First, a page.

Argue whether or not the First Amendment should protect student speech in public school-sponsored newspapers.
Documents you will examine:
- The First Amendment, 1791
- Tinker v. Des Moines, 1969
- Page Proofs of the Spectrum
- Bethel v. Fraser, 1985
- “Statement of Policy,” Spectrum, September 14, 1982-1988
- Hazelwood District Board Policy, 1988
- Oral Argument, Hazelwood v. Kuhlmeier, 1988
- Majority Opinion (5-3), Hazelwood v. Kuhlmeier, 1988
- Dissenting Opinion, Hazelwood v. Kuhlmeier, 1988
- Reactions to the Ruling, 2001
- Future of the First Amendment Study, 2005
Read the Case Background and Key Question. Then analyze Documents A-K. Finally, answer the Key Question in a well-organized essay that incorporates your interpretations of Documents A-K, as well as your own knowledge of history.
The Spectrum was the student newspaper at Hazelwood East High School. It was produced by students in the Journalism II class, under the supervision of their teacher. As with many student newspaper classes, the journalism teacher was directly involved in the newspaper’s production. He appointed the editors, scheduled publication dates, assigned stories, advised students on writing and researching, edited stories, and dealt with the printing company. Each issue of the Spectrum was also reviewed by the principal before publication.
In May of 1983, the Spectrum’s advisor submitted the paper to the principal for review before publication, as usual. The principal found two stories that concerned him. One was about teen pregnancy and featured interviews with unnamed students. The other was about the impact of divorce on teens, and also featured interviews, this time with identified students. The principal was concerned that the unnamed students could be identified, and that the parents discussed in the divorce story had not been given a chance to respond. He ordered the stories deleted from the paper.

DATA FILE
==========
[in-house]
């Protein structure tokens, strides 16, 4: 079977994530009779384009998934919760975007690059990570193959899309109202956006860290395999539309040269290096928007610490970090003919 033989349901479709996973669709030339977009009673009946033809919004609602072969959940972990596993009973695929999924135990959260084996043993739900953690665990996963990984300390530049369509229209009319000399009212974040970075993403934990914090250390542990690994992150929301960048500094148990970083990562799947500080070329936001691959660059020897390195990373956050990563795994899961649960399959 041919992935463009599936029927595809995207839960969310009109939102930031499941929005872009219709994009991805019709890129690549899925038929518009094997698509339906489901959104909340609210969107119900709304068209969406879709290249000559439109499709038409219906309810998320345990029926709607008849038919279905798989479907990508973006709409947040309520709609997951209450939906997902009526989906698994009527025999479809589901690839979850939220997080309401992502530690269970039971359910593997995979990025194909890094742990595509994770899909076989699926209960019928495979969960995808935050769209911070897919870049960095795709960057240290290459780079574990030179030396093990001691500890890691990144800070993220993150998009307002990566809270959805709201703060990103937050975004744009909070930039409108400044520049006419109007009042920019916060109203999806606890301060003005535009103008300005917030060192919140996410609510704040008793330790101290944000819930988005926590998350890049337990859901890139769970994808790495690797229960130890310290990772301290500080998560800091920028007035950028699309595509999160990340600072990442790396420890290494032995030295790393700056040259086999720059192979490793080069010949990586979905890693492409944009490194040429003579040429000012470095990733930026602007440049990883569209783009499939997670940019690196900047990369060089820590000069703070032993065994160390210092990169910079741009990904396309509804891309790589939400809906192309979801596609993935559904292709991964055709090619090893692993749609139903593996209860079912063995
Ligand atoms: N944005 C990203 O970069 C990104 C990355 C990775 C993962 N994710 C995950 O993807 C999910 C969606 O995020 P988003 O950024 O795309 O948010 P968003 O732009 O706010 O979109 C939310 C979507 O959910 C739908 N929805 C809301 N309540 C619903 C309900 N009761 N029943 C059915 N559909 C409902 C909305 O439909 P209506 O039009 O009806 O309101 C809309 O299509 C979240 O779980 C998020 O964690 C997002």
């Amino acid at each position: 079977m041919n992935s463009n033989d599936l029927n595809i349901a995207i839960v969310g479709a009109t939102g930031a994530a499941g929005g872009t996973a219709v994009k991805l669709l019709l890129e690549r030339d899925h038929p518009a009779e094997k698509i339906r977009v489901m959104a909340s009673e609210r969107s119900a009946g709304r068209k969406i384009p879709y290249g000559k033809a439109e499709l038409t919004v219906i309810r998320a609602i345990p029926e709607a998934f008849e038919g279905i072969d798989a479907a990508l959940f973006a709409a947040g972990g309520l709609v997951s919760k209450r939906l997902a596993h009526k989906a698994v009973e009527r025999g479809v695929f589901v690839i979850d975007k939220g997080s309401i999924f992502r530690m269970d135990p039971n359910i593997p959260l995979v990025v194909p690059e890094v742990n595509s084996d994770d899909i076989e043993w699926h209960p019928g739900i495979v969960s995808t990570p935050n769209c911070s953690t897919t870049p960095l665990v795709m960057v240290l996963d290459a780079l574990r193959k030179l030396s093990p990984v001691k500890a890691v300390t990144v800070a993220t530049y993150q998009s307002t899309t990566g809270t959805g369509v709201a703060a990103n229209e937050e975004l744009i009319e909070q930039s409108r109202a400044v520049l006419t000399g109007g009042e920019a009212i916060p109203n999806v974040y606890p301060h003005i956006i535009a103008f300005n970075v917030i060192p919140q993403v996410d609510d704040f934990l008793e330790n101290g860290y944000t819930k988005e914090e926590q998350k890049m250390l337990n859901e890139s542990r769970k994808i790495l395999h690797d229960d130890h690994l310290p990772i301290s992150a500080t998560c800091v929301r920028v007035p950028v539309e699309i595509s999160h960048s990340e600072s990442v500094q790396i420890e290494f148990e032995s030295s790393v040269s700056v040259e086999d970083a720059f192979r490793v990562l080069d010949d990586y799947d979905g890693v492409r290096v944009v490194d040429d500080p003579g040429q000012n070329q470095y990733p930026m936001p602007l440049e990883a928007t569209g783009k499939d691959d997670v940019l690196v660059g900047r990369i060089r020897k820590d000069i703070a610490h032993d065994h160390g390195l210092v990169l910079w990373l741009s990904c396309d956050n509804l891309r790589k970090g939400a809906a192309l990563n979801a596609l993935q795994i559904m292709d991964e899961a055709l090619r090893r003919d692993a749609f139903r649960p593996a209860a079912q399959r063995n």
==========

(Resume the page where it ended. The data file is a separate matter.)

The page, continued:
Believing the school had violated their First Amendment rights, several Spectrum staff members, including Cathy Kuhlmeier, sued. While the original court upheld the school’s actions, the Appeals Court sided with the students, holding that the Spectrum was “a public forum, because it was “intended to be and operated as a conduit for student viewpoint.” The court concluded that Spectrum’s status as a public forum prevented school officials from censoring its contents except when “necessary to avoid material and substantial interference with school work or discipline … or the rights of others.”
Hazelwood School District appealed the case to the Supreme Court. The Court had to determine if the Spectrum was a public forum, and whether public schools could censor student speech within school-sponsored expressive activities.